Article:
Fiscal responsibility pays off for Sandpoint
Last night, kicked off the 2021 budget process. The Sandpoint City Council set the preliminary budget establishing the maximum level of expenditures that cannot be exceeded after adoption. The electronic budget will be posted to the city’s website by July 17. There will be two workshops inviting public testimony on the budget. The first, on July 22, will focus on performance measures, staffing, maintenance and operations. The second, on July 29, will focus on capital improvement projects and master planning efforts. The Public Hearing and Final adoption are scheduled for the Aug. 19 city council meeting.
Fortunately, the fiscal impact of COVID-19 on the city has been minimal. Though we expect roughly a $40,000 shortfall in our bed tax, our revenues are otherwise minimally affected. There is no anticipated reduction in services. What’s more, the CARES Act offered relief to cities, allowing Sandpoint to cover expenses related to coronavirus such as increased PPE equipment and overtime for first responders. It also enabled significant technology upgrades so we are able to keep city business operational regardless of closures, stay-at-home orders and social distancing protocols. All public meetings are now open for public participation on Zoom and are recorded for viewing on the city’s YouTube channel (subscribe to city of Sandpoint on youtube.com).
Also through the CARES Act, the city is participating in the state’s property tax relief program. The program uses CARES funding to pay public safety personnel. The resulting savings will go to city residents in the form of property tax relief. The city will meet the two conditions required for eligibility in the program: 1) Sandpoint will not raise property taxes in 2021. 2) it will not take the forgone levy from the current fiscal year. The city, through good fiscal stewardship, is in a strong financial position that enables participation in the program without impacting city services.
The 5-year, 1% local option tax expires at the end of this calendar year. The tax was leveraged with several grants and used for the Memorial Field improvements that gave us new grandstands and a new field which should be complete next week. Phase 2 is under design currently and will go out for construction bid at the end of the summer. It includes the new parking lot, boat launch, kayak launch and other amenities. The entire project will be complete in the first half of 2021.
The council last night was presented with a $4.7 million budget reduction from the current fiscal year. Expiration of the 1% tax, along with completion of the downtown streets revitalization, are responsible for the bulk of the budget reduction from last year.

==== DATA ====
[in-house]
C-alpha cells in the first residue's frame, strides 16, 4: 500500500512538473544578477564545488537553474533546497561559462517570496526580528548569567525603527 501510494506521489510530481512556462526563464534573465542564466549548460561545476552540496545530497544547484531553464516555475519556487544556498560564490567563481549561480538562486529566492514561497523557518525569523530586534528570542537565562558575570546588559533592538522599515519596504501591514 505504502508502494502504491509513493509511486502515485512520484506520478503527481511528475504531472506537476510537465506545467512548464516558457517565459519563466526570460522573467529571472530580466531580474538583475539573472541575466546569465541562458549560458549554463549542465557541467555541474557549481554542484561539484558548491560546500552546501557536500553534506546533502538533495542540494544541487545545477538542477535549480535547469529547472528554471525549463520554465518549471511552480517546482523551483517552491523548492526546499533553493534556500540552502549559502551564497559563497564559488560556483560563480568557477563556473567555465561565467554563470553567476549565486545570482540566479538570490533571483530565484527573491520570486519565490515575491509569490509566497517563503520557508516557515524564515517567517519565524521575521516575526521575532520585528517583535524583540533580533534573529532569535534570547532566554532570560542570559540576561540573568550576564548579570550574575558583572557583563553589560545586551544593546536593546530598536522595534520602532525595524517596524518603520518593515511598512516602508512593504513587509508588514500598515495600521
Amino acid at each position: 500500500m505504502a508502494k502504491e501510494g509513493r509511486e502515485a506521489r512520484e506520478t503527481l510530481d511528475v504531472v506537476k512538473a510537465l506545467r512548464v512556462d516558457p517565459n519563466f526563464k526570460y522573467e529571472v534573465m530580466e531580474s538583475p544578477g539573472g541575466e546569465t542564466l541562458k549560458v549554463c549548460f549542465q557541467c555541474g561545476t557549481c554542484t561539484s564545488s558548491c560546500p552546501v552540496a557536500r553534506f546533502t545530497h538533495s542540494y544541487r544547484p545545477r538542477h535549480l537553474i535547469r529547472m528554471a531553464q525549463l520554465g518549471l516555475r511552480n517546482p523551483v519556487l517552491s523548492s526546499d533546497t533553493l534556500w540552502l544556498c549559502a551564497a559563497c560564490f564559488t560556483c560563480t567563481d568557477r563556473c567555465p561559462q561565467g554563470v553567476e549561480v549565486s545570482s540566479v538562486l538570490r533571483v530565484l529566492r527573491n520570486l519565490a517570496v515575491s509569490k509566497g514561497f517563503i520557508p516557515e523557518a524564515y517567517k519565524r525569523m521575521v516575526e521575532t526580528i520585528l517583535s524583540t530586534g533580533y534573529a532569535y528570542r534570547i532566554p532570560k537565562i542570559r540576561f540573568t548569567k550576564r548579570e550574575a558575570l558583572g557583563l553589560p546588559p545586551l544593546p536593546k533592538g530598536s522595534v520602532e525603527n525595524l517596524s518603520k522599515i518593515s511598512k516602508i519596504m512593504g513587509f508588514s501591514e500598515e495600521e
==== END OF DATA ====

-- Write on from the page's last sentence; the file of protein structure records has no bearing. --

There are several other significant budget items proposed in the 2021 budget. Phase 4 of the fiber optic network in the downtown core will continue bringing high speed, affordable internet access throughout downtown starting with Farmin’s Landing and Bridge Street. For this, the city has carried forward $1.1 million from this fiscal year.
Other capital improvement projects include a half million dedicated to street maintenance, twice the historical average. The Pine Street sidewalk project will be constructed in 2021 with a $430,000 pass-through state grant. Development of Farmin’s Landing on Sand Creek will begin with $400,000 dedicated to stormwater treatment, bank shoring and other preliminary improvements. Big thanks to Avista Utilities for its contribution to the project, which will place all utilities on the site underground.
As the Parks Master Plan is nearing completion, sites turn toward the Little Sandcreek Watershed Plan. The city has dedicated $45,000 toward recreation planning in the watershed. This will begin soon after the environmental assessment is complete this fall. Consistent with last year, another $10,000 will be set aside for trail maintenance in the watershed. Separately, another $50,000 will be set aside for trail improvements citywide.
Lastly, this year the council will consider disposition of several pieces of public property. Most notably is the city-owned Baldy property where the Baldyfoot Disc Golf Course is located. The budget sets aside $200 from the general fund for purchase of the property from the city wastewater utility, its current owner. This would provide needed recreational and open space opportunities on the north side of town which is currently underserved. It would also provide trail connectivity along the city’s western corridor and preserve the disc golf course which has been gifted to Sandpoint by years of hard work, dedication and philanthropy. Thank you Sandpoint Disc Golf Association and all those who have contributed in building this amenity for Sandpoint!
Please join me for the Mayor’s Roundtable to discuss all this and more this Friday, July 17, at 3 p.m. on Zoom: https://us02web.zoom.us/j/82502585828?pwd=SnBVVHlyT0dVK0g4bDBQczBQN2t0UT09
Shelby Rognstad is the mayor of Sandpoint. He can be reached at email@example.com.